Tougher standards for tailpipe emissions from new petrol and diesel vehicles will roll out in Australia from 2025 – but hundreds of high-emissions models will need to adopt cleaner engines to meet the new rules.
The Federal Government has announced strict new emissions standards for petrol and diesel-powered vehicles, planned for introduction from 2025 – as well as upgrades to the quality of petrol sold locally – intended to catch Australia up with Europe and other developed regions.
However it places hundreds of popular passenger car, SUV, ute and van models at risk of disappearing from Australian showrooms if they are unable to meet the new standards, known as ‘Euro 6d’.
The emissions rules in place in Australia today date back to 2009 and were superseded in Europe a decade ago – with the quality of Australian petrol among the dirtiest in the developed world.
The new standards planned for Australia – known as Euro 6d – were introduced in Europe in 2021, and are close to or more stringent than emissions protocols in force in other developed markets.
The tougher rules are due to come into force in Australia for new cars, SUVs and light commercial vehicles introduced from December 2025 – and apply to all models on sale, irrespective of launch date, from 2028.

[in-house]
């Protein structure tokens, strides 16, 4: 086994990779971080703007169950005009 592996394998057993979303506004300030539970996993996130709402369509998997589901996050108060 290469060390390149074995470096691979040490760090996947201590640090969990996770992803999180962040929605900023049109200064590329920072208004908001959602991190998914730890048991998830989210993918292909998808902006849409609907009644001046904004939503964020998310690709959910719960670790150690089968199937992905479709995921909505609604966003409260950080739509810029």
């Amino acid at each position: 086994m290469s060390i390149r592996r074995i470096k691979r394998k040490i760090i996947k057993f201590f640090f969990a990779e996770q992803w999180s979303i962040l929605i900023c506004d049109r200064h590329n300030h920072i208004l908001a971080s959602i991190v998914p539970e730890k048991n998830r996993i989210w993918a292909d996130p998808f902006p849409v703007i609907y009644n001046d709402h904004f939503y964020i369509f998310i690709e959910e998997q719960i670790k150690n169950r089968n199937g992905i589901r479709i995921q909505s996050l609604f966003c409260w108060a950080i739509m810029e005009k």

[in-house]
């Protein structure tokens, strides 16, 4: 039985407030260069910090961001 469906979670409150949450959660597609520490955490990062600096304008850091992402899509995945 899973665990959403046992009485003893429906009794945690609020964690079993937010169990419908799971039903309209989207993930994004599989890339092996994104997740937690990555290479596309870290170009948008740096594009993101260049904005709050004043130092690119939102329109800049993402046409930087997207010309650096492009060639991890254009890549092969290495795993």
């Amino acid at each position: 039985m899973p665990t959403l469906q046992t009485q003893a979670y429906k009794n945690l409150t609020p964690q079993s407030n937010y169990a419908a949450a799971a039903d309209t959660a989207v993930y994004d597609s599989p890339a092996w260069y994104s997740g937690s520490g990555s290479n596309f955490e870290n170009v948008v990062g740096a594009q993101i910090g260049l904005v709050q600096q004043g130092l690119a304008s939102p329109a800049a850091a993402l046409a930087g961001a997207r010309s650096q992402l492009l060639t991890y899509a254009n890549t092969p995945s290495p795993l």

While the new rules will force car makers to bring cleaner cars to Australia, they are believed to be distinct to a potentially even more stringent Fuel Efficiency Standard being developed by the Federal Government.
The car industry – from automakers to lobby groups – was invited to have its say earlier this year on what form the standard should take, with one option suggested an average fuel-efficiency target which car makers must hit across their model line-ups to avoid hefty fines – similar to a policy applied in Europe, where it is based primarily on a vehicle’s CO2 emissions.
Advocates of electric cars say such a mandate would encourage car makers to bring more zero tailpipe-emission vehicles to Australia to lower the average emissions across their model line-ups – and make it harder to sell high-pollution utes and four-wheel-drives.
Announced this week, the Federal Government will require all new cars, SUVs and light commercial vehicles – which encompasses most utes and vans – introduced to Australia from December 2025 to meet Euro 6d standards.
Existing models – introduced prior to that date – will have until some time in 2028 to meet the strict emissions standards.
More than half of new petrol- and diesel-powered vehicles on sale in Australia are only certified to the minimum emissions standard, Euro 5 – including fuel-efficient models such as the Toyota Corolla hybrid.
Also among them are most versions of Australia’s top-selling utes – the Toyota HiLux, Ford Ranger, Isuzu D-Max, Mitsubishi Triton and more – as well as four-wheel-drives such as the Toyota LandCruiser 300 Series and Jeep Wrangler.
While many of these vehicles are available in Euro 6-compliant variants overseas – which could be brought here to easily meet the mandates – others, such as low-volume sports cars and budget-priced hatchbacks not sold in Europe, are not available in Euro 6-ready versions anywhere, and may not survive the new rules.